I visited Unawatuna in 2012, and have been dreaming of this tropical beachside village as Melbourne’s winter days grow shorter and colder.
Unawatuna is an beautiful band of golden sand, hemmed in by emerald green coconut palms and the aquamarine waters of the Indian Ocean. Within ten minutes of arriving I had slipping into the crystal clear turquoise waters, and after cooling off I returned to the shore where my lunch of fish curry and ginger beer was waiting.
As the water lapped up against the land’s edge, I began to feel that I was in another time, another place to where I had been just a day earlier. Unawatuna is not about seeing or doing; it’s about sitting and being. The extraordinary sight of the ba is only slightly spoilt by hotel developments close to the beach – in fast some of the are actually on the sand. Sri Lanka regulars apparently complain the the ‘old’ Unawatuna has disappeared, and that it is becoming another tourist hellhole. I thought it had a long way to go until it gets to that point.
Sri Lanka’s civil war hardly touched this paradise, but the tsunami did. In fact Unawatuna was one of the worst hit places – virtually wiped off the map. Again, like so much of Sri Lanka, it has seemed to rapidly reinstate itself, however some scars still remain. My hotel, the SurfCity Hotel, was one of the few structures which withstood the punishment of the waves, owing to its ugly (but robust) concrete structure. Alexander Dixon was a British tourist staying at the SurfCity Hotel on 26th December 2004, and from his terrifying blog post I could gather that he would have been staying on the same floor, if not the same room, as the one I was in.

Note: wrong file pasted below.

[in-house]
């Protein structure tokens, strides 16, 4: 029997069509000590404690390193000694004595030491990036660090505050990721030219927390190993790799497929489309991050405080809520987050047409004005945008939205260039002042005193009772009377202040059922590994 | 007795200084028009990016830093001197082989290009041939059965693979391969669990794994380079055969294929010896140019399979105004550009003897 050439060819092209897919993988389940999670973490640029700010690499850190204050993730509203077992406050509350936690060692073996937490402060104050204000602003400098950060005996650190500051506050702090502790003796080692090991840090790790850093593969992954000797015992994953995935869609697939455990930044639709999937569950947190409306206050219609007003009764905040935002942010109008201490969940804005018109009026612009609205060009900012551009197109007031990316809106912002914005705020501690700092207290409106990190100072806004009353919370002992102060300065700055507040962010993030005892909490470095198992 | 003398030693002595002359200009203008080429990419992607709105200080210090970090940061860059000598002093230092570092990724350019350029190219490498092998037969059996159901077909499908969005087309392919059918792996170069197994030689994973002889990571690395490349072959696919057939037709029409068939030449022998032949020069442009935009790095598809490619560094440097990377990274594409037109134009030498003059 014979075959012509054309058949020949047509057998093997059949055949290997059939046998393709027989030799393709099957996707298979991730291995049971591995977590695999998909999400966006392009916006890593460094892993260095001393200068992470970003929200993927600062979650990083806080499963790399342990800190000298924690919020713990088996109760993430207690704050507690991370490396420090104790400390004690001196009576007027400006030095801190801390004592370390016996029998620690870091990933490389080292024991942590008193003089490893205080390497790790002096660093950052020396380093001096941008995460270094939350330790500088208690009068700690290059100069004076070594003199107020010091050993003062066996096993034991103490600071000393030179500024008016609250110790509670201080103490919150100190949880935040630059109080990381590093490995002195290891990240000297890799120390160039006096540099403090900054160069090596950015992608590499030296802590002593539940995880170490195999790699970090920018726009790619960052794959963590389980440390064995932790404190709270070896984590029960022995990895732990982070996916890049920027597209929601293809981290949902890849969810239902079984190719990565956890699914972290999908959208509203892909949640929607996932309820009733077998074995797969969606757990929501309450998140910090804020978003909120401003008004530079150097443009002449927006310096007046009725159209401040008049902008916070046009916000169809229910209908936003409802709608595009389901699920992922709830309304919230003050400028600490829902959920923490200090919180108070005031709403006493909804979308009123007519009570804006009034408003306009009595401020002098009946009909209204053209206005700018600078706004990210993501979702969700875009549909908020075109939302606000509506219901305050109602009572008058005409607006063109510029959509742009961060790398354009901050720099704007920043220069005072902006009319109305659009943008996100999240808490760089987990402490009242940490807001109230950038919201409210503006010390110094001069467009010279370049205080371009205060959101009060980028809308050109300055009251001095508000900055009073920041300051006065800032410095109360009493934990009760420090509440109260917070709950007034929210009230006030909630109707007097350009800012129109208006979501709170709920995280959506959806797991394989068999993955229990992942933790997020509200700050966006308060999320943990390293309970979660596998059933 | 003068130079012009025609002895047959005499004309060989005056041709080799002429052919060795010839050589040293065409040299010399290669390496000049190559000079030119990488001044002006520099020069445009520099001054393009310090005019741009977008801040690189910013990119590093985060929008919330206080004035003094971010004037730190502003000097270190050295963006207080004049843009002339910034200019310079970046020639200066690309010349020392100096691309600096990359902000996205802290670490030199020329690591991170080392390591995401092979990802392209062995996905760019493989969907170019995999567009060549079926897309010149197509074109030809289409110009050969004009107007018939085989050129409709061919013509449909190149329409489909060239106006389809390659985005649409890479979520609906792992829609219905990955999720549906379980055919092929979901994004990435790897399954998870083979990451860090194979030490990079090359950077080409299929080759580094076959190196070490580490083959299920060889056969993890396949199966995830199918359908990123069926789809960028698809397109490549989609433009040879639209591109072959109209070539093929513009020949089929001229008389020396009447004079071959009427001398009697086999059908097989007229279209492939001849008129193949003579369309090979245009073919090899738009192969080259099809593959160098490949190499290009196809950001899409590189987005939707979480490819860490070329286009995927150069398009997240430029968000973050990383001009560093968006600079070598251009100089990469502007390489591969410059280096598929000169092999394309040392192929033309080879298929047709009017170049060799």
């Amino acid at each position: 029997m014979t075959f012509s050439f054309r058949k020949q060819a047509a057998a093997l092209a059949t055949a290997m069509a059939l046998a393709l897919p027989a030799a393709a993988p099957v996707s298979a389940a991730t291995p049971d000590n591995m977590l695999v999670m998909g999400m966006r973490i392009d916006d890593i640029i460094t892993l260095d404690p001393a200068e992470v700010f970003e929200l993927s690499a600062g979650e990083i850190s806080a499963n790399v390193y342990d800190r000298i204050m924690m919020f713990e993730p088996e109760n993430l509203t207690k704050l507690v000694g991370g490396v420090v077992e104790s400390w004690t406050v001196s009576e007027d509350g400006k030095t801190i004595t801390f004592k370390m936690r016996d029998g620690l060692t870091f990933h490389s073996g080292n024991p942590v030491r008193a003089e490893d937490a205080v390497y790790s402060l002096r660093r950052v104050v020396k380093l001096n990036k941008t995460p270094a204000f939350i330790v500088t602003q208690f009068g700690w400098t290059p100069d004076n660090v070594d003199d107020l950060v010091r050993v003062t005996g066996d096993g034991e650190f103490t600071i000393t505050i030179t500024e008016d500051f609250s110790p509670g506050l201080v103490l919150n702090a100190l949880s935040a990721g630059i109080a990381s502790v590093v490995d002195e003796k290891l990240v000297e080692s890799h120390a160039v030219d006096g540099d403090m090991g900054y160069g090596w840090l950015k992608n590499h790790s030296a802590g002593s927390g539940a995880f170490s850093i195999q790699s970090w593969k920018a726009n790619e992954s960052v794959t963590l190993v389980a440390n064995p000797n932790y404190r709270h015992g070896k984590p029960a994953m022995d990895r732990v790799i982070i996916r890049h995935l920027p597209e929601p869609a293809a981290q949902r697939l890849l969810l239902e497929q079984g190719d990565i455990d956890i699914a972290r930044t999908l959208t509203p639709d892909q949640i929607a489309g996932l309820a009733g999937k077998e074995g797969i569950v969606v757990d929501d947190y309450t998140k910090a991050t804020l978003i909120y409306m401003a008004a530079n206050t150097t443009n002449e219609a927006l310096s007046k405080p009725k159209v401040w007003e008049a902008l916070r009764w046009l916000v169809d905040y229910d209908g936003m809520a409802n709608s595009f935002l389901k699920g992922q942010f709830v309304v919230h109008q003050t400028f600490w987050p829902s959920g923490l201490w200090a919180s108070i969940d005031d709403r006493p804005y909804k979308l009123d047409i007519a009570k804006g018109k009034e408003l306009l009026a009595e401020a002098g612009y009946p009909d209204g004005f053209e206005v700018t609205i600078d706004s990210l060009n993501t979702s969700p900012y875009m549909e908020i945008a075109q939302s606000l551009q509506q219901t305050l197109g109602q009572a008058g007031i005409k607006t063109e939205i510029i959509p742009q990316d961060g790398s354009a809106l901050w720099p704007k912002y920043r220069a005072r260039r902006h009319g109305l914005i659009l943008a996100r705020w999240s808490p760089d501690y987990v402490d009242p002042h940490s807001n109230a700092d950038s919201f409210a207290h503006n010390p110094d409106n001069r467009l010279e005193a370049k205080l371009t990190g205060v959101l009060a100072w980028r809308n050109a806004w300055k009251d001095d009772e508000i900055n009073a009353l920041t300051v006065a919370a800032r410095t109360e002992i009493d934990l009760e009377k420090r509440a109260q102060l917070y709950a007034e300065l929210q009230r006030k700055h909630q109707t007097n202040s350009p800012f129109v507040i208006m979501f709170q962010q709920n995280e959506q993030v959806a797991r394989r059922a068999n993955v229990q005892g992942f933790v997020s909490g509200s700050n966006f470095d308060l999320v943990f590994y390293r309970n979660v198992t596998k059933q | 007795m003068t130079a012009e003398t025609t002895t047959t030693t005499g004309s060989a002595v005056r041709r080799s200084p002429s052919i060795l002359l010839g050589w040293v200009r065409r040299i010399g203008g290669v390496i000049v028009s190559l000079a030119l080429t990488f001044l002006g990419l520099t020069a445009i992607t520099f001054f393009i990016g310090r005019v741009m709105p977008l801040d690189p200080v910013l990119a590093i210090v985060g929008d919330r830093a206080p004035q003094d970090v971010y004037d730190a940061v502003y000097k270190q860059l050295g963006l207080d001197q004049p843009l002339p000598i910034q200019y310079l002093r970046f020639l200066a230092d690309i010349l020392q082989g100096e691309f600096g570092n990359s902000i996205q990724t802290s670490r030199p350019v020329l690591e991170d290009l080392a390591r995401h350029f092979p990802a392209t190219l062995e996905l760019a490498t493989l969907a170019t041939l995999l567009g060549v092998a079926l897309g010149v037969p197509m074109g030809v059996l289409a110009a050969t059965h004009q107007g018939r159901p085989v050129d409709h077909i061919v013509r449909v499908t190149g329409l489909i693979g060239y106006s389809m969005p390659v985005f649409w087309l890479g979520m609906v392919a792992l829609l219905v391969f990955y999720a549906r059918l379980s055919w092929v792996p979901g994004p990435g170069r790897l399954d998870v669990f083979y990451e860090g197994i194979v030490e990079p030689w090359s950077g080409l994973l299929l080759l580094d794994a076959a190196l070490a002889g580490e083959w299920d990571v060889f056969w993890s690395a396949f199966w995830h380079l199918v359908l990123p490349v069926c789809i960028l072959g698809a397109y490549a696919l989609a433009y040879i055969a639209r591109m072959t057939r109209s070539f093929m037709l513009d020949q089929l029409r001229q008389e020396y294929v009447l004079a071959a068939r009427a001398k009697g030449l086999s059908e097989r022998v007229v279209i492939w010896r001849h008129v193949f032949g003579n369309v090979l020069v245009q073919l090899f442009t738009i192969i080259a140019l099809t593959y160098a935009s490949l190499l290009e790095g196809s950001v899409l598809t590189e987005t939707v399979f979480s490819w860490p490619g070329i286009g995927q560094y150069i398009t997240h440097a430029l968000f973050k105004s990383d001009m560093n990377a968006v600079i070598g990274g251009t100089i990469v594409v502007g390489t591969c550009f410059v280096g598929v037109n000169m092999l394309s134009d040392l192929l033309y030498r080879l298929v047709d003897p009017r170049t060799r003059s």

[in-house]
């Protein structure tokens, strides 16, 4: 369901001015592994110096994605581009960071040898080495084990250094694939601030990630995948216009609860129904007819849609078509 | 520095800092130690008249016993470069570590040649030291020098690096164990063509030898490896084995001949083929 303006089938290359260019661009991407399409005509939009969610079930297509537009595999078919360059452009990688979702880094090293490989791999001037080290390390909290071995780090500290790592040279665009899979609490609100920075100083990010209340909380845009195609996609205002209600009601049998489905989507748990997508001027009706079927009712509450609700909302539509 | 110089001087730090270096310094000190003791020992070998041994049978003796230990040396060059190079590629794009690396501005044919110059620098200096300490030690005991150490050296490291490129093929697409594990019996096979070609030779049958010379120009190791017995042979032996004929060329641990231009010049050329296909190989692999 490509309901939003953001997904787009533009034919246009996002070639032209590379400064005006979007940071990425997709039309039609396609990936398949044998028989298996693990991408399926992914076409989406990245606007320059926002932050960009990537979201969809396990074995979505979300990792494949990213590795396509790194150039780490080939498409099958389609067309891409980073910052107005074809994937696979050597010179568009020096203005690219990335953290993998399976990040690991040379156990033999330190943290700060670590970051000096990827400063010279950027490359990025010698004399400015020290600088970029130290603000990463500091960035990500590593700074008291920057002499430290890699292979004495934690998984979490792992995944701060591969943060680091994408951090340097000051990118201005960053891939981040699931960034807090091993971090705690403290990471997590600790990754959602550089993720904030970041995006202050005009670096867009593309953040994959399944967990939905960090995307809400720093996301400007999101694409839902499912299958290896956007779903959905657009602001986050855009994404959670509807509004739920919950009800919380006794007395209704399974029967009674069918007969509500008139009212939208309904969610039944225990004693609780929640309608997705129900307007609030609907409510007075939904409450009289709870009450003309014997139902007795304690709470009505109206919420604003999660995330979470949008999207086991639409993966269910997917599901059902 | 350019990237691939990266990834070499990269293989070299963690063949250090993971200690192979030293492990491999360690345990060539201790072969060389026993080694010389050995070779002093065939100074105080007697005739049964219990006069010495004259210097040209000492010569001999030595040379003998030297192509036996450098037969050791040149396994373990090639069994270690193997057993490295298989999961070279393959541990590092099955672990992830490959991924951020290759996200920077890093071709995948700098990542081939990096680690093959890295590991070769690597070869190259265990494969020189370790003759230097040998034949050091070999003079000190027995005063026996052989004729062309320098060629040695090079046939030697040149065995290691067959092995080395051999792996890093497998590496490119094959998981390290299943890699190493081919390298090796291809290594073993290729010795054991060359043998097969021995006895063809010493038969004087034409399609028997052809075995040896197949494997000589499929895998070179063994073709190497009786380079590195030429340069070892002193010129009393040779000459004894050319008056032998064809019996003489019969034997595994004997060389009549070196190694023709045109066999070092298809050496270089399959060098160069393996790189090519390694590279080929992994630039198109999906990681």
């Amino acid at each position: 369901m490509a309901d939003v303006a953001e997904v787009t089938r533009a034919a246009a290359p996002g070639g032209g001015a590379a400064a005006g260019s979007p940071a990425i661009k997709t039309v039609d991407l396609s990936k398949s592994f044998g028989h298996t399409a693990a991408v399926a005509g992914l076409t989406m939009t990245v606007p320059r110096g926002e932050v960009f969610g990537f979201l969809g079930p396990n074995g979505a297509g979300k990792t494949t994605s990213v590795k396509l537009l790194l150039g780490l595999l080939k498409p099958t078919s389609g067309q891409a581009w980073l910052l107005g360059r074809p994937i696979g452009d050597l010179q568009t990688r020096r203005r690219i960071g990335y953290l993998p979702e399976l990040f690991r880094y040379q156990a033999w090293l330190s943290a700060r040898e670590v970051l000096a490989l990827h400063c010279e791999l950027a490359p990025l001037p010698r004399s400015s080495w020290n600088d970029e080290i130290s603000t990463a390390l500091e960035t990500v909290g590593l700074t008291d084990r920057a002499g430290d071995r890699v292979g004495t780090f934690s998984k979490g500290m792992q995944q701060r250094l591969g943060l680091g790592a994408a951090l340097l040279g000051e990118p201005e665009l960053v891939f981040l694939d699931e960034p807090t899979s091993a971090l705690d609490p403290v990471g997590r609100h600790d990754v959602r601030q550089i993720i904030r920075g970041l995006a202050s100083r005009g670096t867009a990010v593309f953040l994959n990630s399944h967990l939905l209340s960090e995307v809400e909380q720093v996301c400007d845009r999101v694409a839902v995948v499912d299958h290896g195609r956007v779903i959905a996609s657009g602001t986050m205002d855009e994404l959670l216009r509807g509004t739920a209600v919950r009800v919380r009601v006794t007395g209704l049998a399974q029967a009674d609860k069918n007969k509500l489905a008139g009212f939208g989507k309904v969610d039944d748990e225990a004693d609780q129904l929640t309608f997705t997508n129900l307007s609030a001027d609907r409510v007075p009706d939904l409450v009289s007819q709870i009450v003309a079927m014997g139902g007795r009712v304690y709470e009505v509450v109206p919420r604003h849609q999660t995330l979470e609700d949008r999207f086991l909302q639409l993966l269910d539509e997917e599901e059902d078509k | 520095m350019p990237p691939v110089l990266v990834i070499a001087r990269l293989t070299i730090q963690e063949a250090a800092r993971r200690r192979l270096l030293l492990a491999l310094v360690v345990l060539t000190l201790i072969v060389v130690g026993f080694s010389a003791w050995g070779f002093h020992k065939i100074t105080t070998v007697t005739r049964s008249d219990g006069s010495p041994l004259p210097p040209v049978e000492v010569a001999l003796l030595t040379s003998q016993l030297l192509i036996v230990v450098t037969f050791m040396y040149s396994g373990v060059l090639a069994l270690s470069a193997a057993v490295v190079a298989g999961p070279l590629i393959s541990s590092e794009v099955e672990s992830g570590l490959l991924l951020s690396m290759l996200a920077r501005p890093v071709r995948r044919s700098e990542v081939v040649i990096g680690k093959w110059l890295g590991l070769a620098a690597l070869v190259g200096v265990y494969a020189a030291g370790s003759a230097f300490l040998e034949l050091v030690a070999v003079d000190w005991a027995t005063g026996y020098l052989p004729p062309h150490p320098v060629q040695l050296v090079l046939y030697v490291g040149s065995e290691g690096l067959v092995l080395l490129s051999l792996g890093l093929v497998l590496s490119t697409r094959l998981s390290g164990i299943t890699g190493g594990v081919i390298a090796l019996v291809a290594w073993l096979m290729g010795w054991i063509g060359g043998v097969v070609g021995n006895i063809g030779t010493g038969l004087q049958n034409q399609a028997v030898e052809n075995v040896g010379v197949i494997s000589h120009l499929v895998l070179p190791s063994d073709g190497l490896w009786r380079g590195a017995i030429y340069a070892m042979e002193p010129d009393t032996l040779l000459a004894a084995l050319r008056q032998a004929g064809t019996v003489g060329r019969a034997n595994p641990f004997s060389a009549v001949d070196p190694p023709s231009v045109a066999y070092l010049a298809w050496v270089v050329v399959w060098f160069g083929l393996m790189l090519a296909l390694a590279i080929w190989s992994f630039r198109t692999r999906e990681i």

As the afternoon dragged on and time slowed down to a snail’s pace, I walked the length of the beach. I passed young Sri Lankan men playing beach cricket, massage parlours and cafes and dive schools, and strolled right up to a small temple which sat atop the headland (the one which is mentioned in Alexander’s blog). From there I was able to see the expanse of the bay, like a scene from a tourist brochure.
Kicking off my sandals once more, and without a care in the world, I slowly strolled back to my hotel which by then had set up tables and chairs on the beach. I spent the afternoon sunsetting – that is, sitting and whiling away the hours with a cold drink, a book, a spot of people watching and the setting sun in front of me, all in a diorama of paradise. ‘To sunset’ is unofficially a verb in the Sri Lankan tourist lexicon, and I firmly believe that it should be included in every person’s vocabulary, if not the Oxford Dictionary.
Moments after the sun sank below the horizon, the beach came to life with bonfires, tiki-torches and candles lighting up the restaurants on the foreshore. SurfCity were playing a ‘best of R’n’B’ collection, including Brandy and Ray-J’s 2002 reworking of Phil Collins’ hit ‘Another Day in Paradise‘. All I had to was ignore the lyrics of the verses, and it seemed to fit the mood perfectly. Further down the beach a bassy thump eminated from a dance party – loud enough to add to the festive atmosphere, but not too loud as to disturb it.
As I tucked into dinner, some locals let off their left-over new years fireworks from the beach. It was like a celebration of Unawatuna, having survived the tsunami. Or maybe it was just a celebration of life in this stunning corner of the world. It was my second last night Sri Lanka, and to me, it felt like a celebration of my holiday.